Trial likely for police mental health lawsuit

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PORTLAND — A federal judge said Thursday that he expects a lawsuit against the Portland Police Bureau over its treatment of the mentally ill to begin next summer.

The lawsuit came after a 15-month U.S. Department of Justice review of the bureau’s practices and procedures, which included its use of stun guns on people who had been determined to be suffering from a mental health crisis. The findings showed a pattern of excessive force.

U.S. District Court Judge Michael H. Simon set several deadlines for written arguments in the matter. He envisions a trial next summer if the sides can’t reach an agreement.

The city of Portland has accepted the Justice Department findings and said it would implement them, but the police union intervened, saying the changes undermine collective bargaining rights.

The city has agreed to hire a compliance officer to ensure the agreement is followed and form a community oversight board. That body, which will be chaired by the compliance officer, will include 15 voting members and five advisory panelists.

At Thursday’s hearing, the city and Justice Department announced they had reached an agreement with a Portland church group that has been granted “friend of the court” status in the case.

Under the agreement, the Albina Ministerial Alliance will be granted a role in the selection process of the advisory board and compliance officer.

The proposed settlement between the city, the Justice Department and the union is complicated by the expiration of the union’s collective bargaining agreement. Simon said he does not believe he can rule on the settlement before the contract is renewed.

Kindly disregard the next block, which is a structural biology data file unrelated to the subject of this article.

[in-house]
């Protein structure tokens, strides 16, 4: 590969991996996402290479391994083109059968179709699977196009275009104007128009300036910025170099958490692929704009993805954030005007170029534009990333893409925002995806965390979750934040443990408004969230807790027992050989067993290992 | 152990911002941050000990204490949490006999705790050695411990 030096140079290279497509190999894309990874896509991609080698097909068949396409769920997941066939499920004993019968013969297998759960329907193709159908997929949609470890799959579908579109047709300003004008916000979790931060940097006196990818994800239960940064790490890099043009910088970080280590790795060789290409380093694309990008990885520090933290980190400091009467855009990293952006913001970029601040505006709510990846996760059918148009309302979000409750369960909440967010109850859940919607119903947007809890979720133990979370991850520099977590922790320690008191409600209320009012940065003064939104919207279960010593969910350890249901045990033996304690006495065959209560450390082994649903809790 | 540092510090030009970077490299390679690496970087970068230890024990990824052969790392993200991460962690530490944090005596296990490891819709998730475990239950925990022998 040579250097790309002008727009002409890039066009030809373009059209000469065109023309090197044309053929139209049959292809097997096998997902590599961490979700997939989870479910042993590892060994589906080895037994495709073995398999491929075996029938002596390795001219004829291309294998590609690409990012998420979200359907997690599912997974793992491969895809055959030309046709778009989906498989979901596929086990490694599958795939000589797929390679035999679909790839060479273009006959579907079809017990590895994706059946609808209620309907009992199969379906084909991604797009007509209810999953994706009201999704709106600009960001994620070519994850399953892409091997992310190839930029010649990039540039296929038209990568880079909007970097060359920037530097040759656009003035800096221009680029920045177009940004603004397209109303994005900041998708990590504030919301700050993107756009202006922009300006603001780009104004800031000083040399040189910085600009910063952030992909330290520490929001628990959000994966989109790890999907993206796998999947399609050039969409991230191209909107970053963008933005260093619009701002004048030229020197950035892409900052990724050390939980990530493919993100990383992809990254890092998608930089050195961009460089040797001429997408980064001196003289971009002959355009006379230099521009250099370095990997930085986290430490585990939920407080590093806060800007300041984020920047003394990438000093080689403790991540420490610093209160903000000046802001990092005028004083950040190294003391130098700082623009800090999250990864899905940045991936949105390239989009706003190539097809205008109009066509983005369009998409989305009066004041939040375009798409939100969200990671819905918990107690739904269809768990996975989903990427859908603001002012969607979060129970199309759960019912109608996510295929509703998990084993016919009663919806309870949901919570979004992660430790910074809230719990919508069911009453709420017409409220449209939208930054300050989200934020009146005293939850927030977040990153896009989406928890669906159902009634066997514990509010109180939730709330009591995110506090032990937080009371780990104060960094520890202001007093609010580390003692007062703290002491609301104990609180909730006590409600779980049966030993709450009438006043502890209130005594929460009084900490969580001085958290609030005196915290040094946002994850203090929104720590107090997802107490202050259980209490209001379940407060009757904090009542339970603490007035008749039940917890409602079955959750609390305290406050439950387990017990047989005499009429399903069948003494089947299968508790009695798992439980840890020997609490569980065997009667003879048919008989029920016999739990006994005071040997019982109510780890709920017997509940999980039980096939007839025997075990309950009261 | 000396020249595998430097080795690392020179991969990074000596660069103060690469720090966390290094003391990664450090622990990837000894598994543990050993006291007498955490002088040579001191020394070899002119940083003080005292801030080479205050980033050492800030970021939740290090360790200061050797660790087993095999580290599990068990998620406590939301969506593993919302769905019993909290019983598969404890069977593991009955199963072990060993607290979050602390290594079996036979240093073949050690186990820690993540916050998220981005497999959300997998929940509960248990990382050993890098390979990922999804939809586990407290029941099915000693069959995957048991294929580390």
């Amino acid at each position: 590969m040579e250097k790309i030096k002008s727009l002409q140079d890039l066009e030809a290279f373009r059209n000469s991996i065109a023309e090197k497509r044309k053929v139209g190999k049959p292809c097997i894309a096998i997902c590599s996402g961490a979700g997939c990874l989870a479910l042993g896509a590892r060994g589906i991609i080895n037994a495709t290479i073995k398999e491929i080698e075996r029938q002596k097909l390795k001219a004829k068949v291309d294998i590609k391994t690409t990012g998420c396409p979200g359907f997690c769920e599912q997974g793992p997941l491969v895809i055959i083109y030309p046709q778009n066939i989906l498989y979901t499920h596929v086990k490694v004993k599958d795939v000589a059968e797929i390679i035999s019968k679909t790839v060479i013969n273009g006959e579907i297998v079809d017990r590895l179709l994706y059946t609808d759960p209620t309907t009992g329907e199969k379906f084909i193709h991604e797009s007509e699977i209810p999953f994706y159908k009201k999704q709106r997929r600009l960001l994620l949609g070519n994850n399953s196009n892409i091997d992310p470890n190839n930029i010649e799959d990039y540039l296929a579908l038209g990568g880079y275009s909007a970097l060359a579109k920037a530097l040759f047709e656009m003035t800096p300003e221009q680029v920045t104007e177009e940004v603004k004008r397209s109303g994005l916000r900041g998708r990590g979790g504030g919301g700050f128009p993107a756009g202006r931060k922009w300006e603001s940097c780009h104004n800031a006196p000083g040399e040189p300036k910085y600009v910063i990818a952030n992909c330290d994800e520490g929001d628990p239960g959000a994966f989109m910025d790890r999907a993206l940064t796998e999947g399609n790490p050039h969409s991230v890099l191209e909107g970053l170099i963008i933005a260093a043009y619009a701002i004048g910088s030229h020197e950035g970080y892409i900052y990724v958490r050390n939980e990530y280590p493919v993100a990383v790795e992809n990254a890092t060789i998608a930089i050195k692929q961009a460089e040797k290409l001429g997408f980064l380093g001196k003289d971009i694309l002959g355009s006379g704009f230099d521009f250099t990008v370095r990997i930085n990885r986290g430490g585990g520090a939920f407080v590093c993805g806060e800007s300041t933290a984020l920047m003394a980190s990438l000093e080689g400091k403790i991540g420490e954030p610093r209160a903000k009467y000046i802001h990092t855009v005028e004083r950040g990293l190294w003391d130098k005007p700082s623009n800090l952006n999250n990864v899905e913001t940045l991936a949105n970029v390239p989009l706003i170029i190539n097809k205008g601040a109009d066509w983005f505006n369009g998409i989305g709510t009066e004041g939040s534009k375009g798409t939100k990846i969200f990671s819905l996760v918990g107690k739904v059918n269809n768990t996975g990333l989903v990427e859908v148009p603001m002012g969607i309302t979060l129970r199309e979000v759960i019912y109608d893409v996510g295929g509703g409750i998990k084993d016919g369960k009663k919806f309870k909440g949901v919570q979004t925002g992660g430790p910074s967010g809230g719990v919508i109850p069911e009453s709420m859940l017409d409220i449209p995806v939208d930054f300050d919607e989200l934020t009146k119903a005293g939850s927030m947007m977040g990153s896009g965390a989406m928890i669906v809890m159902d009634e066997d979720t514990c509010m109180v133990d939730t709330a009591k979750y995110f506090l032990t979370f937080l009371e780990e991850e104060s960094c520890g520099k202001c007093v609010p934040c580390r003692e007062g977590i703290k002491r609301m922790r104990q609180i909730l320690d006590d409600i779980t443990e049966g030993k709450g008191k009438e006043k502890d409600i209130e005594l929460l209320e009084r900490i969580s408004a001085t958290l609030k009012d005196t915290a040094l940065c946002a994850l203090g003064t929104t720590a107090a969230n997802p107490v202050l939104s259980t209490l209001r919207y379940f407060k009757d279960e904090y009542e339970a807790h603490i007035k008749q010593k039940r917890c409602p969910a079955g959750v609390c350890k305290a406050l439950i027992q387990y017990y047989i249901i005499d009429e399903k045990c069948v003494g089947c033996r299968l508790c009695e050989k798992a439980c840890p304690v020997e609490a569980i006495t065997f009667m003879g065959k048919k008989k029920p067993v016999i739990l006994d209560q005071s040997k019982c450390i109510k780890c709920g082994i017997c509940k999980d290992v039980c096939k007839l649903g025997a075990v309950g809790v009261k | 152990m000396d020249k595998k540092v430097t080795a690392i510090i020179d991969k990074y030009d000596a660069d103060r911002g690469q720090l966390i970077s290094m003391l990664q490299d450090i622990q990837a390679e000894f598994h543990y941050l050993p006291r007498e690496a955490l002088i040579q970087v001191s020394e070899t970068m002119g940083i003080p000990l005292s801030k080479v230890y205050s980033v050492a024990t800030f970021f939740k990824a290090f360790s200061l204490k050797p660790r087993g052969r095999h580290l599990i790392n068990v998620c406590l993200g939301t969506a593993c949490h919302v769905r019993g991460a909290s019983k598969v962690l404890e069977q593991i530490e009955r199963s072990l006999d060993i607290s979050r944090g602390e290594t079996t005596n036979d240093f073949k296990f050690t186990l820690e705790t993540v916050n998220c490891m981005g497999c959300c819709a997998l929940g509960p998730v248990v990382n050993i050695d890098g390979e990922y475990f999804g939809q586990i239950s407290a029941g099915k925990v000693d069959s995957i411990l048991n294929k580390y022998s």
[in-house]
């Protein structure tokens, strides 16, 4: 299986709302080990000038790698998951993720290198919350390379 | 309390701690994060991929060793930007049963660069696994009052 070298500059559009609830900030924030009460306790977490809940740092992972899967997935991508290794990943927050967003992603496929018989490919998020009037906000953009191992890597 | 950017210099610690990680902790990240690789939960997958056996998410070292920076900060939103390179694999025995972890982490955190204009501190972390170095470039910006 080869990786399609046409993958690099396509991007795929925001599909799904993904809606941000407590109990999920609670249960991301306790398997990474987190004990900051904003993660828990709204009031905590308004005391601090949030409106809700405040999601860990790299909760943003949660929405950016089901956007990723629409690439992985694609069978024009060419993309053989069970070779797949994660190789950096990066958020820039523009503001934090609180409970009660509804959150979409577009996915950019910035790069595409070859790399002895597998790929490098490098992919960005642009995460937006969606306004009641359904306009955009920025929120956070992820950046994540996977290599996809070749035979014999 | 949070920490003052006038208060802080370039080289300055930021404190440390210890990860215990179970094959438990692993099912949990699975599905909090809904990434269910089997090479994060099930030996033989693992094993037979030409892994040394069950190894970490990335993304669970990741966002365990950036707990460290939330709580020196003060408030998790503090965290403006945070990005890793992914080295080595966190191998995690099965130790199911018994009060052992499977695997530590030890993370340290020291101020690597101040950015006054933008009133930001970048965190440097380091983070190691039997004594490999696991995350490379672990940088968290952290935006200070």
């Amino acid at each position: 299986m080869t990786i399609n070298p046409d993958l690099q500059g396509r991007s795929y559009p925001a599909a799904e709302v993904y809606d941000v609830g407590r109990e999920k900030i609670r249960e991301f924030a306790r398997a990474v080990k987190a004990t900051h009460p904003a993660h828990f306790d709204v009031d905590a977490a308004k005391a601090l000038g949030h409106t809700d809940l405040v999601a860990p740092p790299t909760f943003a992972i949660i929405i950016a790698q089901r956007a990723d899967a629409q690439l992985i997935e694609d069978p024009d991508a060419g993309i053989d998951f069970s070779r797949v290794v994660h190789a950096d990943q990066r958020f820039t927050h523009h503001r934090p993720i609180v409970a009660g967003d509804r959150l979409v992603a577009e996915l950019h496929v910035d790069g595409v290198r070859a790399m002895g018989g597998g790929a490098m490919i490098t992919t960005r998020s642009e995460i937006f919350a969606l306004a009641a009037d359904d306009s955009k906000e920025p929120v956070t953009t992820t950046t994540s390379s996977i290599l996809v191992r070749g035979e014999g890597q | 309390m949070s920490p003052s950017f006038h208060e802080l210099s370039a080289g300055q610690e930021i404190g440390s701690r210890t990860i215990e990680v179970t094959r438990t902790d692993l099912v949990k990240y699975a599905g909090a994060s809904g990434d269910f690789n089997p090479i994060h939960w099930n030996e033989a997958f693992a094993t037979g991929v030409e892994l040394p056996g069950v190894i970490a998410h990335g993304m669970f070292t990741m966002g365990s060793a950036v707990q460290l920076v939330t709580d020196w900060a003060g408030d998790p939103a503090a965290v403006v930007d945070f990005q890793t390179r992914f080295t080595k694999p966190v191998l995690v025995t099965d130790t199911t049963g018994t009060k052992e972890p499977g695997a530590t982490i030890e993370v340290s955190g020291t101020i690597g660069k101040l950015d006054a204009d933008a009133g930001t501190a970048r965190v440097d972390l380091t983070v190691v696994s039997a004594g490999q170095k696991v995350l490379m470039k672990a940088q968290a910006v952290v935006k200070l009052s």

“Case law (is) pretty clear that I simply can’t approve a settlement agreement that affects rights under a (collective bargaining agreement),” he said.

The city and police union have been negotiating since the contract expired June 30.

Among the incidents that drew federal attention was the 2010 case of Aaron Campbell. Police had been called to do a welfare check on him because he was thought to be suicidal and shot him in the back while he ran away. A review of the incident after his death exonerated the officers, even though Campbell was unarmed.

In recent years, the city has paid settlements to the families of Campbell and James P. Chasse Jr., a 42-year-old diagnosed with paranoid schizophrenia who died in police custody in 2006.

The Justice Department investigation listed several examples in which officers used stun guns without justification against people who were later determined to have some kind mental health problem at the time. The police bureau’s new policy limits the use of stun guns on people suffering from mental illness and prohibits their use on handcuffed suspects.

It encourages officers to attempt to handcuff suspects rather than subject them to repeated Taser shots.

The city also must create a crisis-intervention team, expand its mobile crisis units from a single vehicle to one vehicle per precinct and complete investigations of officer misconduct within 180 days.

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